When to Avoid Auto White Balance

Auto WB isn't always the best tool for certain high-contrast photos

The color temperature of light varies throughout the day. Adjusting a photo's white balance helps remove the color casts that different color temperatures produce. White balance depends on a white point, an area in a photo that should be white.

A camera's white balance setting adjusts the color balance for particular lighting so that what we know to be white actually appears white, without unwanted coloring. In turn, a properly set white balance helps other colors to display more accurately, too.

Most of the time, the auto white balance setting on your DSLR camera or advanced point-and-shoot camera will prove extremely accurate. Occasionally, though, your camera might need a little help.

White balance menu on Nikon camera

Typical Shooting Modes

Your camera likely comes with a variety of different modes to deal with common, more complex lighting situations. Using these settings lets you compensate for lighting without having to adjust the white balance manually each time. Typical settings are as follows.

AWB (Automatic White Balance)

In AWB mode, the camera takes a "best guess" option, usually choosing the brightest part of the image as the white point. This option is at its most accurate outside, with natural, ambient lighting.

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This is the white balance option to use when the sun is at its brightest (around noon). It adds warm tones to the image to combat the very high color temperature.

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The cloudy mode is best under sunlight with intermittent cloud cover. Like daylight mode, it adds warm tones but it takes into account the slightly cooler nature of the light.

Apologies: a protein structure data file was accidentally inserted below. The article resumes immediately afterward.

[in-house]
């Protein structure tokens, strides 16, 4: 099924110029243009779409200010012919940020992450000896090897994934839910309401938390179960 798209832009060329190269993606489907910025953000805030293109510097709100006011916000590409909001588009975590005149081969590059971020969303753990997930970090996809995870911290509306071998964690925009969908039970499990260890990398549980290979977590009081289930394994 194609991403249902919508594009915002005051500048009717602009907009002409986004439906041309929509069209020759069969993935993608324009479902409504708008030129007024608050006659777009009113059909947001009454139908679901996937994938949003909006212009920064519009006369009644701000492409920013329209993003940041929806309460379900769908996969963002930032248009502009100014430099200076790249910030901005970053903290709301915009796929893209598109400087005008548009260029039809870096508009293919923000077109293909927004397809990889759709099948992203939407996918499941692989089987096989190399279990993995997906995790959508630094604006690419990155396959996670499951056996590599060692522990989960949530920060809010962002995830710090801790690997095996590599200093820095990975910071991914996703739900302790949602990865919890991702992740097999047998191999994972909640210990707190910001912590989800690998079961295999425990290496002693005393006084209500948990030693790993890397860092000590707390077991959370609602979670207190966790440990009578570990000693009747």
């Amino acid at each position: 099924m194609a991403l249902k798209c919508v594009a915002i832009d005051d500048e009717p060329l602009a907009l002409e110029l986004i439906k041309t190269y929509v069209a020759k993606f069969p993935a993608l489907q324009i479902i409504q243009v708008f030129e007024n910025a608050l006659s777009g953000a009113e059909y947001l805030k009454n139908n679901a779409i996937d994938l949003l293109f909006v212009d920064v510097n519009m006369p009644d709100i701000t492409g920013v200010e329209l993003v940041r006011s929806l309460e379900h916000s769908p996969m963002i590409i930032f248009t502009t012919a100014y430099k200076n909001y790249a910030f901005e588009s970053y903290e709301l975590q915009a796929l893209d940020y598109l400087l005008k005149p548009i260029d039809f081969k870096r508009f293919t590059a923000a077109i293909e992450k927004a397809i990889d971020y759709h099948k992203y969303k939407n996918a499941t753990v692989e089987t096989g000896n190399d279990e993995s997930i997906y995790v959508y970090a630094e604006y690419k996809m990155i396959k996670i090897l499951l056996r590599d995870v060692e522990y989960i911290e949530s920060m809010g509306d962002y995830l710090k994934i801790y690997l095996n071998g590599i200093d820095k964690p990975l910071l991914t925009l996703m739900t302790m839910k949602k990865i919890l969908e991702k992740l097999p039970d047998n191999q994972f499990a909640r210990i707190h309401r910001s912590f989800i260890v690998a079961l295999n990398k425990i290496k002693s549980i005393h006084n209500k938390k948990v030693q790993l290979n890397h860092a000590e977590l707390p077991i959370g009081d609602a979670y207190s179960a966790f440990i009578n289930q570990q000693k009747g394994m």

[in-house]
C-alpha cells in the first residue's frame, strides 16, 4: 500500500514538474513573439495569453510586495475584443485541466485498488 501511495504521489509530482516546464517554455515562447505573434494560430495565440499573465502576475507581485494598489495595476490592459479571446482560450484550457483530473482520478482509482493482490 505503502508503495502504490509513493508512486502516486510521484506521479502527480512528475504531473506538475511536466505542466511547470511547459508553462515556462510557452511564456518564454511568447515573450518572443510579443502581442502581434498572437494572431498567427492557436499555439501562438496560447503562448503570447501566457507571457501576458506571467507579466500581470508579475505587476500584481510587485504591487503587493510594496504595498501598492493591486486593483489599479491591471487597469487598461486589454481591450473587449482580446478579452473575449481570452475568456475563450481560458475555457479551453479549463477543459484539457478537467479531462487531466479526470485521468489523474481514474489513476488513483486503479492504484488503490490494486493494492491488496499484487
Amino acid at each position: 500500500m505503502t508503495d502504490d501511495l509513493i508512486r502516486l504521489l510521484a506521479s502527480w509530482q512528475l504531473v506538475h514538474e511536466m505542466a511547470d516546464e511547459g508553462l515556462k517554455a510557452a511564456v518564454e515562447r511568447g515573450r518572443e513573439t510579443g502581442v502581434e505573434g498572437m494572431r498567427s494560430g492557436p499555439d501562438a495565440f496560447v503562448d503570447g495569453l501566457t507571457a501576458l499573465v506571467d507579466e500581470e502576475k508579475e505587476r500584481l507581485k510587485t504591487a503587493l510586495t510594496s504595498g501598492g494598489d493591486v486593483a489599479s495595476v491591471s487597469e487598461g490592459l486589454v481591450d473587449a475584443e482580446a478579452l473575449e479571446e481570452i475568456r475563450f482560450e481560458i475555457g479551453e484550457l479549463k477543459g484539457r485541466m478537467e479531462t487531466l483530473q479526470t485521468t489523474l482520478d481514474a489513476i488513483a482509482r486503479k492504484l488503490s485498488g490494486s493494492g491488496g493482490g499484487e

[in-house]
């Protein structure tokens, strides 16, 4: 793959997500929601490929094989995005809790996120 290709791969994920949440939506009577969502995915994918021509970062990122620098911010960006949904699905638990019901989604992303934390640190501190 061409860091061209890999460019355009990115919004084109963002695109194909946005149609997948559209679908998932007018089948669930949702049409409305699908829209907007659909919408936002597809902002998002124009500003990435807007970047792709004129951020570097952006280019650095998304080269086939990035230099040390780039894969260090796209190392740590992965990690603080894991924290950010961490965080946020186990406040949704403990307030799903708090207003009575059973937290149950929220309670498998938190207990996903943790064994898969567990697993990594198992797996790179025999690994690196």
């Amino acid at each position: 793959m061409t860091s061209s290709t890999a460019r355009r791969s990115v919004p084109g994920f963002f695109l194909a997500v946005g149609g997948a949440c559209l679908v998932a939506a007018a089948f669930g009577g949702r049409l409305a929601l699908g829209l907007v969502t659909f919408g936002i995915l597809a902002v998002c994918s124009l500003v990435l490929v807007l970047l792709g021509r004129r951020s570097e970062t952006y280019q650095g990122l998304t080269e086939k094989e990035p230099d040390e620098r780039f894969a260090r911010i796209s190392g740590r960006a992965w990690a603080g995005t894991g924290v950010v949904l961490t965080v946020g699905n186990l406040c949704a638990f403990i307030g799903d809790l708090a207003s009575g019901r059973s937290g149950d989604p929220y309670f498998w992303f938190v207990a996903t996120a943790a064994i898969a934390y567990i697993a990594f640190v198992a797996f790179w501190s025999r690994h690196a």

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The shade mode helps when your subject is shadowed on a sunny day, or when you're shooting on a cloudy, foggy, or dull day.


The tungsten setting compensates for the orange color cast that incandescent household bulbs emit.

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Fluorescent and the more recent compact fluorescent light bulbs emit a green color cast. On a fluorescent white balance setting, the camera adds red tones to combat it.

White balance is set to: fluorescent
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The flash mode is for use with speedlights, flashguns, and some studio lighting.

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Some DSLRs have the Kelvin mode option, which allows you to set an exact color temperature setting.


The custom mode allows you to set the white balance yourself using a test photograph. Custom mode is especially useful with the energy-saving compact fluorescent and LED lighting that is becoming more common. Such bulbs come in various temperatures, from warm to cool; using a custom mode allows you to adjust to the specific lighting.

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The Special Challenge of Fluorescent Lighting

Fluorescent lighting used to be simple: It always emitted a green color cast. Older digital cameras, which typically have just one fluorescent setting, can handle a small number of fluorescent lights. Modern fluorescent lighting, however, gives off several different color casts, usually cool. Many newer DSLR cameras offer a second fluorescent option to cope with this stronger and more variable artificial light.

When and How to Use the Custom White Balance Setting

If you use an older camera; need the whites to be perfect white; or are shooting under CFL, LED, or a mixture of artificial and ambient light, the custom white balance option is the way to go. Here's how to use it.

  1. Obtain a gray card, which is just what it sounds like: a card that's 18 percent gray. In photographic terms, that's exactly midway between pure white and pure black.

    Gray cards
    MiNe / Flickr / CC BY 2.0
  2. Under the lighting conditions in which you'll be shooting, take a test shot with the gray card filling the frame.

  3. Select custom in the white balance menu and select the photo of the gray card. The camera will use this photo to judge what should be white within images shot in that particular lighting. Because the photo is set to 18 percent gray, the whites and blacks in the image will always be accurate.

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